What we have here is a contemporary item that reminds me of a several-year-old backstory. I’ll give you the item first; then, I’ll quote the backstory.
Consumerist, that sometimes-good, sometimes-absurd compilation of consumer complaints and snarky comments (does Consumer Reports really understand what it purchased when it purchased this?), has a followup item yesterday: “Dave Carroll launches second ‘United breaks guitars’ song and video.” It links to a YouTube video of the song.
Go watch. I’ll wait.
Oh, and if you hadn’t already done so, go to the earlier post from July 2009 and click through to the YouTube video of that song.
The Consumerist issue here–that United baggage handlers (apparently) wrecked Carroll’s $3,500 Taylor guitar during a change of planes at O’Hare, and that in a year of discussing the situation with United he could never get them to take responsibility for fixing the guitar–is interesting, but perhaps secondary.
Given that Carroll has now said he doesn’t want United’s money, but would be happy if they’d donate the amount to a charity, it’s pretty clear that the original problem is a little secondary to him as well. There may also be aspects of this story, on one side or another, that haven’t appeared on Consumerist
What I get out of it is a little different, and for once the post title is also the legitimate lead sentence for the post, when prefaced with “With the rise of social media or the read/write web…”
”’Channels are easy, content is hard.”’
Which is to say:
- Any idiot can put a “song” or a “video” on YouTube.
- Don’t like YouTube? There are lots of other choices–channels are easy.
- For little or no money, your homemade media has as good a shot at worldwide success as any professional effort. It’s a revolution!
OK, so I don’t believe that third one any more than most of you do (or maybe you do?). It’s pretty unusual for homemade media to achieve “worldwide success” at the level of, say, Ron Howard or Queen Latifah or Don Brown or any of those…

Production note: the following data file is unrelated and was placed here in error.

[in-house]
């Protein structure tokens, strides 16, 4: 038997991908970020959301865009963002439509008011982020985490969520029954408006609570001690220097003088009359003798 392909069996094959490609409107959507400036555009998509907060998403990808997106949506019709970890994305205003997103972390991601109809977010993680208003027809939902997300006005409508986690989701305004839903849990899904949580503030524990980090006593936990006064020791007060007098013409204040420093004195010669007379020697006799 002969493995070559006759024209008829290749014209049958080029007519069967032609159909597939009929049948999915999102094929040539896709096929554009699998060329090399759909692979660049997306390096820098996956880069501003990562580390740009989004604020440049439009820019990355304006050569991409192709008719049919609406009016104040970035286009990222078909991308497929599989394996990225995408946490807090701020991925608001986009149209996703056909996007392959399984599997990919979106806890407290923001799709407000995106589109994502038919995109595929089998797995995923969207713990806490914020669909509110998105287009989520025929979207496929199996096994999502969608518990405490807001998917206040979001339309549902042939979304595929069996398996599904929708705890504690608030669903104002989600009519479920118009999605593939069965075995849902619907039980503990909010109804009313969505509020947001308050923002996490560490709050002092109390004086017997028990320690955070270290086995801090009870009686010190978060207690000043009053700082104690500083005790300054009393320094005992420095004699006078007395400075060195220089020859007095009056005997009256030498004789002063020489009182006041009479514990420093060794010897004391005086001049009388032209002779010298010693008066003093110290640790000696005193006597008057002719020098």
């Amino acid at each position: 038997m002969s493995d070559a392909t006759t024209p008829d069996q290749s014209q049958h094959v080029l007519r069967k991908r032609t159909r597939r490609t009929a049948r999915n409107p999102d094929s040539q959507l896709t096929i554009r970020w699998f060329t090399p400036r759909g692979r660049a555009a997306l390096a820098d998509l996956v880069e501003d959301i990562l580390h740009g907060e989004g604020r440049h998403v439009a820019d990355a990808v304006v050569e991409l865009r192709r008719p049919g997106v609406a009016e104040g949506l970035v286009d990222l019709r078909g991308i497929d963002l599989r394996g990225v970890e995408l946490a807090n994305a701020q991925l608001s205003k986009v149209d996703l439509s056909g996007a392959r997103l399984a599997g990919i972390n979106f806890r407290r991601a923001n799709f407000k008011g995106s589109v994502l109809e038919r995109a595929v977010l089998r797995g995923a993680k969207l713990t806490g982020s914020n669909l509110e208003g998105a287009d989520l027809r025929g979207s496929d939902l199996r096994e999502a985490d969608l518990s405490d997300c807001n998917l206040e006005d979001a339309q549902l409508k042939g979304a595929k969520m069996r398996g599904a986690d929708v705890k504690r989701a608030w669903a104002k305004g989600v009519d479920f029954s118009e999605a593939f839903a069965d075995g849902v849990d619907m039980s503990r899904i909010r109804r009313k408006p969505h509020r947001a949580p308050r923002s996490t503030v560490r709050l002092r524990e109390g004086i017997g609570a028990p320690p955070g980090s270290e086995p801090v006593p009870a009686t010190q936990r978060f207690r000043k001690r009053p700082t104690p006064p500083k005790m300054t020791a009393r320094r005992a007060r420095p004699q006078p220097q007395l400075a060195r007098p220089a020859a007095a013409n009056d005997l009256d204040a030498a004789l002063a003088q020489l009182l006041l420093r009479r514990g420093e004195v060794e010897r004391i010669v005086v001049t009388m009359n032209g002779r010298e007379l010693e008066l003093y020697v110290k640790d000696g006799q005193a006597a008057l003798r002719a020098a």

Part of that is distribution and promotion–but another part of it is talent.
I rarely listen to full “user-generated” songs or watch full “user-generated” videos on YouTube or elsewhere, even ones related to my field, because most of them aren’t very good. Maybe I’m choosing the wrong ones, and it’s true that I prefer singing to yelling, but most of what I’ve seen is “amateur hour”–not just amateur (done for love, and can be extremely high quality) but lacking in talent.
To me, maybe because I’ve been writing for a long time, it’s harder to write a good song than it is to write a good article; it’s harder to sing a song well than it is to…well, write a good article; and it’s much harder to bring together all the skills required to prepare a competent video.
That made these two songs breaths of fresh air: To my ear, at least, Carroll is a talented writer, singer and musician–and the videography is generally good in the first song, much better in the sequel. I enjoyed the songs as songs, all the way through. (OK, they’re not whatever the newest wave is. Maybe I should move to Nova Scotia? )
Turns out I’ve written about this before. The following column appeared, possibly in slightly different form (this version is what was submitted; I haven’t corrected for editorial work), as “Rich Media is Hard” in the May 2006 EContent Magazine, in my ongoing “discontent” column:
Heard about the Read/Write Web? It’s an instant cliché most econtent professionals need to be aware of: The growing importance of user-generated content–and the preference of many users for content coming from other users.
I’ve discussed this before (October 2001 and February 2003), back when it was an interesting new trend. Now it’s a phenomenon. I spend more web time reading “nonprofessional” material than I do reading pro content and I’m sure I’m not the only one. It’s a considerable change from traditional media, where the sheer cost of publication and distribution limit most of the field to the pros. I’m not sure it’s the kind of change people expected.
Rich media is one of this issue’s themes, and rich media may be where you as professionals still have an edge over “amateur” users. I could be wrong, but I’m inclined to believe this principle is likely to hold true for a while: The richer the medium, the more people will prefer professional content.